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Hi, I'm Malcolm Woods

I’m the New Media Editor at Outpost, though I’m the old media editor, as well. In both capacities, I read, hear, photograph and write about food. I also eat food pretty regularly, all of which means I spend a lot of time thinking about food in...
Malcolm Woods

The inside dope on iodine

Food, Love and Policy By Malcolm Woods on March 16, 2011

The ongoing crisis at the Fukushima Daiichi nuclear plant has raised alarms worldwide about the possibility of radiation poisoning. It has also triggered a run on potassium iodide supplements and on other sources of iodine – in the US.


Which has got us wondering about a couple of things.


First, where’s the radiation? It’s not here. Any radiation that has been so far released has occurred in Japan and the danger from that radiation is limited to the immediate vicinity of the plant. The Japanese government has ordered an evacuation zone around the damaged plant, but there is little evidence yet that a danger exists any further away from the facility. Over here, on the other side of the world? Experts just don’t foresee us being at risk at all from radiation exposure. Plenty of reasons behind their thinking, but we’re not diving into that here. We’re talking potassium iodide, remember.


And also kelp, because it turns out people in some parts of our country are making their way to natural foods grocery stores and stocking up on kelp. Kelp is a seaweed and a good natural source of many minerals and vitamins – and iodine. So, will eating kelp or buying kelp supplements, ward off radiation poisoning?


Again, no health officials we can find are saying there is any reason to worry about radiation exposure here in Wisconsin from a broken nuclear power plant in Japan. No reason at all. But back to kelp. It is a good thing to have in a balanced diet. And it is believed to help your thyroid function normally. You like kelp? Continue eating it. We sell kelp supplements, too. But taking them to ward off non-existent radiation poisoning is over the top and impractical.


Why? The amounts needed. According to experts (the same experts who say there is NO need for prophylactic measures here in America), an adult would need a 130mg (milligrams) dose of potassium iodide to provide a 24-hour block; a child would need 65mg for that same time period. The kelp tablets Outpost carries contain 225mcg (micrograms) of Potassium iodide, much less than needed. In fact, an adult would have to consume more than 550 kelp tablets to get the amount of potassium iodide needed to block the thyroid from absorbing harmful radioactive iodine.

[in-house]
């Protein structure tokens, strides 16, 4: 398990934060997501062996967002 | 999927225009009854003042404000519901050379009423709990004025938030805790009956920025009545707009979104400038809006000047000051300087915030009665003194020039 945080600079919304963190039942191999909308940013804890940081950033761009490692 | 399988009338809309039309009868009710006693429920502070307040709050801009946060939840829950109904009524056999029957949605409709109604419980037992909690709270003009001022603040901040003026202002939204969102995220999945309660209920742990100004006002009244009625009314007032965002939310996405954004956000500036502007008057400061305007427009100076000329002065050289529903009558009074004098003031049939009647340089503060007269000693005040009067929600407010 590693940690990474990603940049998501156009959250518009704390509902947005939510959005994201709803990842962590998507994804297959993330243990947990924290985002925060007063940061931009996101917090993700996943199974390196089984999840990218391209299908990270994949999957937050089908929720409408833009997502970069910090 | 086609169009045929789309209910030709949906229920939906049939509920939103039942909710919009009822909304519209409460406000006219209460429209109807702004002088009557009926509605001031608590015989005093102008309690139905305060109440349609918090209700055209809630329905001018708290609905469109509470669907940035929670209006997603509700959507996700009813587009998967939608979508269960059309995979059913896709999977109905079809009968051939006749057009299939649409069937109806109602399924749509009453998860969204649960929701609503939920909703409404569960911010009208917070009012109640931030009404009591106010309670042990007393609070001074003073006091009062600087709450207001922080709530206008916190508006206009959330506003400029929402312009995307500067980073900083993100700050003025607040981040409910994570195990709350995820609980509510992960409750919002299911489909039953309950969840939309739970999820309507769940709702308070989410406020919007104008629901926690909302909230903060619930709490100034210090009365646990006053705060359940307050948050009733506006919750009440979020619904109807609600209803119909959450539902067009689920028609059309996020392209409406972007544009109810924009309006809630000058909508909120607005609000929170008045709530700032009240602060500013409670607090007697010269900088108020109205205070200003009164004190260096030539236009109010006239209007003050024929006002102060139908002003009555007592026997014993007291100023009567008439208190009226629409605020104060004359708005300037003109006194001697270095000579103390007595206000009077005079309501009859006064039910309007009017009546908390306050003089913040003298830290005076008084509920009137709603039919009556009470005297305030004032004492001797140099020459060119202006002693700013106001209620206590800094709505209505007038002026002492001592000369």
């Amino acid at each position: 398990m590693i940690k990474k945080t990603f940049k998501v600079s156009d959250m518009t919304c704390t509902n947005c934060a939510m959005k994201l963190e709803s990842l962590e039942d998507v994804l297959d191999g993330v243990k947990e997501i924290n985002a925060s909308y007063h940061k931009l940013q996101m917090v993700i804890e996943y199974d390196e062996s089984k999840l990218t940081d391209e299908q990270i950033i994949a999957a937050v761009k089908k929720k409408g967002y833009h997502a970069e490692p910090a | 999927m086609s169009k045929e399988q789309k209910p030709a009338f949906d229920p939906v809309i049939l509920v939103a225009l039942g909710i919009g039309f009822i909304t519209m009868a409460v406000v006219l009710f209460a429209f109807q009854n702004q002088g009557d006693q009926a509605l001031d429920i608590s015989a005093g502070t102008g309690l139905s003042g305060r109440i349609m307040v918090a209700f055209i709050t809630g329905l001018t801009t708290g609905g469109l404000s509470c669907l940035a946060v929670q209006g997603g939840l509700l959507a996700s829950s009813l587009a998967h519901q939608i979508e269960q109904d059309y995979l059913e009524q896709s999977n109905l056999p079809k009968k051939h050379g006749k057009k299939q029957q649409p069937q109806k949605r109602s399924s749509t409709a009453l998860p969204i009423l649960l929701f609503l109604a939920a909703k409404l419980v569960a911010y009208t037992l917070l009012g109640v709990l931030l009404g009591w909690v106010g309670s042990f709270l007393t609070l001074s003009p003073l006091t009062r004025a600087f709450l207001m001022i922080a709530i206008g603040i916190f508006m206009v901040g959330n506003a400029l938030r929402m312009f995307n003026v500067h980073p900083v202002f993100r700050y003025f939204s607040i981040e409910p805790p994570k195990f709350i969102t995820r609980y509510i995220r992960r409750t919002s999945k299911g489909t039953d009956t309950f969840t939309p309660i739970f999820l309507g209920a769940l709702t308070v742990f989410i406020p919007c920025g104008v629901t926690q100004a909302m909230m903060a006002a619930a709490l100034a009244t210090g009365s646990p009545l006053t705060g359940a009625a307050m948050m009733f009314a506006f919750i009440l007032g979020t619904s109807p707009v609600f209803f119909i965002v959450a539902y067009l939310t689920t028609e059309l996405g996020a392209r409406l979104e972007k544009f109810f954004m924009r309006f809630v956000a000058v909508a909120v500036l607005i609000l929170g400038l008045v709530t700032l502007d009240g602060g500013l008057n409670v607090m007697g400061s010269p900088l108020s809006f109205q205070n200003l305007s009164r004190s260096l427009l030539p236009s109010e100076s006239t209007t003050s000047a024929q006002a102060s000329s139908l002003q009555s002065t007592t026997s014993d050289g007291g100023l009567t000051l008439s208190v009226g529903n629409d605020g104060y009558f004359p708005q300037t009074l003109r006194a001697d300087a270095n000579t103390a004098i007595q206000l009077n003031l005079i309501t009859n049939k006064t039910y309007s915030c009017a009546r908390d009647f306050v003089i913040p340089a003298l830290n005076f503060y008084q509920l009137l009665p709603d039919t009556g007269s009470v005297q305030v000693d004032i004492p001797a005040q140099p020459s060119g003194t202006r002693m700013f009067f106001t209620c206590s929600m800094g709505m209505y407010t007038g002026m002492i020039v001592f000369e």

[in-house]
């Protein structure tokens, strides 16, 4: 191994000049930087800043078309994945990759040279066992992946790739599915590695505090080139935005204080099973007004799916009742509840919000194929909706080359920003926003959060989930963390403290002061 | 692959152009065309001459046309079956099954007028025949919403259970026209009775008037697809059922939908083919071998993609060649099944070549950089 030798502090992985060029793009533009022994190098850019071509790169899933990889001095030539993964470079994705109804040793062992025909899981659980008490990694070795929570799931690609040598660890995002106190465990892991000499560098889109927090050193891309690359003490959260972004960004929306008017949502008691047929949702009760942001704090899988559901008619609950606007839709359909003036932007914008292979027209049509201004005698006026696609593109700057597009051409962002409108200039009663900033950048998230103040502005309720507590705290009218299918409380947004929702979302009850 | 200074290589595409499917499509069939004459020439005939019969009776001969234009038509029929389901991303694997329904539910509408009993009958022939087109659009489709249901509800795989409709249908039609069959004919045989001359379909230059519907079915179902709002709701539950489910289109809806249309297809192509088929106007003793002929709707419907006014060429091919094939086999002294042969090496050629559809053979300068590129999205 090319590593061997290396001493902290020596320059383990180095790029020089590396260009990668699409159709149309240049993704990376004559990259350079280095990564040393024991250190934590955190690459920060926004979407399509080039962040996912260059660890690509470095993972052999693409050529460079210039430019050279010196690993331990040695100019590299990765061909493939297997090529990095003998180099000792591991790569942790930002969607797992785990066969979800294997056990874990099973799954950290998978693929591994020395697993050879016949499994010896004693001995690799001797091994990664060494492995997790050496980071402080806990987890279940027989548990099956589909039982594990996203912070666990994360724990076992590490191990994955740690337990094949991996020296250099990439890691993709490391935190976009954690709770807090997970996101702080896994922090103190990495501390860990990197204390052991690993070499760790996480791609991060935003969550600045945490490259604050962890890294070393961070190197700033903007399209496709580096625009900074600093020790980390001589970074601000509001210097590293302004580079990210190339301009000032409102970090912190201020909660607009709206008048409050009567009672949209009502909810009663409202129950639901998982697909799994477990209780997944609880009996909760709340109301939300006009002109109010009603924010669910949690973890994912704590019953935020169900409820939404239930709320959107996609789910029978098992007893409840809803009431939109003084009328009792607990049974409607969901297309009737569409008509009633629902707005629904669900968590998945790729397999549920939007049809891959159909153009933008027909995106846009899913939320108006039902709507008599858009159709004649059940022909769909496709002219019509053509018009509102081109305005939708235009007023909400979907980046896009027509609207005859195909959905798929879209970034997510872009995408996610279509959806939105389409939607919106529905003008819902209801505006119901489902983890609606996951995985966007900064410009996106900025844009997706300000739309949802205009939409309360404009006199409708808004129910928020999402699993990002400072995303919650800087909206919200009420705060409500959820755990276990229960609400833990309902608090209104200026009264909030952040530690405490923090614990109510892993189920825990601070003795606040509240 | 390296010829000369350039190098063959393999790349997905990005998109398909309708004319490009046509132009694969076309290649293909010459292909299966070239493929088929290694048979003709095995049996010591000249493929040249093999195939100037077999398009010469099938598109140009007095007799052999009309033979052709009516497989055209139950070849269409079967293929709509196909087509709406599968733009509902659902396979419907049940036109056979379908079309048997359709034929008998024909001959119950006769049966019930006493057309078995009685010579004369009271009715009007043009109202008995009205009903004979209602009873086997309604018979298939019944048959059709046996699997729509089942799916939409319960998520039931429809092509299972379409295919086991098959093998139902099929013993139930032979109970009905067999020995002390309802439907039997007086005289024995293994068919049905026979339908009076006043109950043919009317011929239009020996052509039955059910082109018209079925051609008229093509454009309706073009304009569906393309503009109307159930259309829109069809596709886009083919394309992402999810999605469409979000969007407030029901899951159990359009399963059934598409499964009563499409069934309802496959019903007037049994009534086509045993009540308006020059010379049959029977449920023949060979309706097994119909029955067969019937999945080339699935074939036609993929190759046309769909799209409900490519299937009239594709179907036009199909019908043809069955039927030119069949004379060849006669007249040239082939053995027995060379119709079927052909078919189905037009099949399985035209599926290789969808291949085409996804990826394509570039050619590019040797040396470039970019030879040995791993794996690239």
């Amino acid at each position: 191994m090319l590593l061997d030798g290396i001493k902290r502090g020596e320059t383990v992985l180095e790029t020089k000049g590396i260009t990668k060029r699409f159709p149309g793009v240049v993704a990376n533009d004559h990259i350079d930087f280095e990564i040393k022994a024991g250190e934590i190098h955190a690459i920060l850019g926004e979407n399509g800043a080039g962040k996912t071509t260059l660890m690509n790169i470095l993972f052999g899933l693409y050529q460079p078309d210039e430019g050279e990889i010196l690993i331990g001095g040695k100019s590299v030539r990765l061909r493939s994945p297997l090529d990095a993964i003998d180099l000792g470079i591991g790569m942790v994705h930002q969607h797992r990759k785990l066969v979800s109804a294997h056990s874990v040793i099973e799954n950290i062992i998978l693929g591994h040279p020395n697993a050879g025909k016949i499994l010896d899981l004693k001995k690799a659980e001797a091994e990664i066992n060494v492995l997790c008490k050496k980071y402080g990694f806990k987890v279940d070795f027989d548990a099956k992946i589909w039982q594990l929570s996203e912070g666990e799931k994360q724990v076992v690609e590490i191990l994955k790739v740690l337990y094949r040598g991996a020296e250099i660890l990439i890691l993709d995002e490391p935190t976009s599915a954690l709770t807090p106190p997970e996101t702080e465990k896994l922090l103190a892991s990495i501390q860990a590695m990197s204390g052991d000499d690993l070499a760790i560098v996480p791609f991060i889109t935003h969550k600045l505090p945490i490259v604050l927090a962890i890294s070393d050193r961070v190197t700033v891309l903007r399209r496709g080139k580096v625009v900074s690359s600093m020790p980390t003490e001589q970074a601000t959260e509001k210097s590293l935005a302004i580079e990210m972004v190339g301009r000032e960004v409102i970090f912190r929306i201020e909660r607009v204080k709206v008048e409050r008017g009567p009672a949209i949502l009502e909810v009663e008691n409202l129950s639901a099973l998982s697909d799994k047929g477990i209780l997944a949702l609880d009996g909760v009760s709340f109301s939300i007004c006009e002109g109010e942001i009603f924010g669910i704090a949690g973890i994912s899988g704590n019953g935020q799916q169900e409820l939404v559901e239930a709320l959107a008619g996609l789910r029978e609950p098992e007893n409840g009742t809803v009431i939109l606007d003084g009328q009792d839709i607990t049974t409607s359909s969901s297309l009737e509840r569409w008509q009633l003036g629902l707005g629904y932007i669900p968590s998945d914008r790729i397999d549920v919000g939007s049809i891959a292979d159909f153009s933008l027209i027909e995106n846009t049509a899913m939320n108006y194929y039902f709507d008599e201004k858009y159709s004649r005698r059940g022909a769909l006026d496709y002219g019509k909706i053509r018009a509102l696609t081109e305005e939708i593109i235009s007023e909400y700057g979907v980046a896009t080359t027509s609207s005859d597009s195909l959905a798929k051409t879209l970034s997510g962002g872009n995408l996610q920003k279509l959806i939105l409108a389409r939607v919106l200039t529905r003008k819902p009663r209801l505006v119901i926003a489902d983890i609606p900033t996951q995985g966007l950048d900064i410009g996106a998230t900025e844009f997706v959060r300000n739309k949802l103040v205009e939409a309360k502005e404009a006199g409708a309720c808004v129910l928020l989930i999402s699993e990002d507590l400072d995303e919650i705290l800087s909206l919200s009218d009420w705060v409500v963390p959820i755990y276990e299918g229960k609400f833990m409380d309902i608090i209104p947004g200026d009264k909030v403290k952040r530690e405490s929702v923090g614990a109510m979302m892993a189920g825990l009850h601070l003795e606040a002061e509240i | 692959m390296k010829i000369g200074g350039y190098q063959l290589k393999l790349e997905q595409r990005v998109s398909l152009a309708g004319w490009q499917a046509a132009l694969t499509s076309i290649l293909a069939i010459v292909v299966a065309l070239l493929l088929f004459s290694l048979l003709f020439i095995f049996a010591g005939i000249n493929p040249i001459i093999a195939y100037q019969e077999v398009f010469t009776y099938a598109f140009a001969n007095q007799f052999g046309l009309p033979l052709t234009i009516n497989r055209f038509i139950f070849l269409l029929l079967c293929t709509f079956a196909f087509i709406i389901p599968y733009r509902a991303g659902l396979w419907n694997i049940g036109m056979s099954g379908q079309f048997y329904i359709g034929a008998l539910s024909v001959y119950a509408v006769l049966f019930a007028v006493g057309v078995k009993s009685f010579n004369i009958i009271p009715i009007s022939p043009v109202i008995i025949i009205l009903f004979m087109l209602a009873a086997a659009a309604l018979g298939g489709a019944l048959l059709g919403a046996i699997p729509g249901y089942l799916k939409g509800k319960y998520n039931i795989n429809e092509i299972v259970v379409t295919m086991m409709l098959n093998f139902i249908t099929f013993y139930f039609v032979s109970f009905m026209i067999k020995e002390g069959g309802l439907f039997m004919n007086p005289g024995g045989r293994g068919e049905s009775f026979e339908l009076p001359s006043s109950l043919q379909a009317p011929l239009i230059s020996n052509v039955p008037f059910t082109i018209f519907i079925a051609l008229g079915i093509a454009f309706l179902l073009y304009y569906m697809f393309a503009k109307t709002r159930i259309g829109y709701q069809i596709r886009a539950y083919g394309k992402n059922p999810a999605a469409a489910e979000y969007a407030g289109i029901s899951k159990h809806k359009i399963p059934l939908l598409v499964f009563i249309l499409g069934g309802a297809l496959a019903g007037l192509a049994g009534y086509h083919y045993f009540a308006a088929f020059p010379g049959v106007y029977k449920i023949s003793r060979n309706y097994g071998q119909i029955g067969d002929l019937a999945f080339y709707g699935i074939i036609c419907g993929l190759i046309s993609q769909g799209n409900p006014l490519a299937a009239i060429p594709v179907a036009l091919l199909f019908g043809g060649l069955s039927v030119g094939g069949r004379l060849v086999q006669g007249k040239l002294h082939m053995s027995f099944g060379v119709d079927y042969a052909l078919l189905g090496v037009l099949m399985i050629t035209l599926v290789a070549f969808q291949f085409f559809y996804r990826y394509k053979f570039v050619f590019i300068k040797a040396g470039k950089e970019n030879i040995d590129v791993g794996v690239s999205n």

We do carry other supplements that offer more potassium iodide, but even they top at 2.5mg per tablet – again nowhere near enough – IF there were even a legitimate need.


So what is it about iodine and the thyroid that figure into all of this?  Well, the thyroid gland is a very sensitive hormone-making machine. It needs iodine to power that hormone production. It’s a greedy little organ that will gobble up any iodine it encounters. Inhale or absorb radioactive iodine, and the thyroid will readily utilize it.


Which can lead to a greatly increased risk of thyroid cancer down the road, though the degree of risk is dependent upon many factors, not the least of which is the amount of radiation one has been exposed to.


Basically, an potassium iodide supplement works by flooding the thyroid with good iodine, leaving no need for that greedy little grub to seek out and store any of the radioactive stuff. One dose of potassium iodide can protect the thyroid gland for one day. That protection lasts 24 hours and is limited to the thyroid – it won’t protect you from other dangers inherent in radiation exposure.


Finally, keep in mind that the thyroid is a very sensitive organ. In a balanced system, the body generally gets enough from a normal diet. Over-consumption of potassium iodide can cause severe health risks – up to and including death.


So, to recap: there is a valid reason to pop a potassium iodide tablet WHEN exposure to radiation is imminent – it can help shield your thyroid for 24 hours. But there are only a handful of sources of the proper dosage and they are rightfully bound for Japan, where there may actually be a need.


Speaking of need, the Cooperative Development Fund is accepting online donations to help with earthquake and tsunami relief in Japan. Look for the bright yellow box in the upper right corner of the organization’s website. And send as many healing thoughts as you possibly can to the people there.




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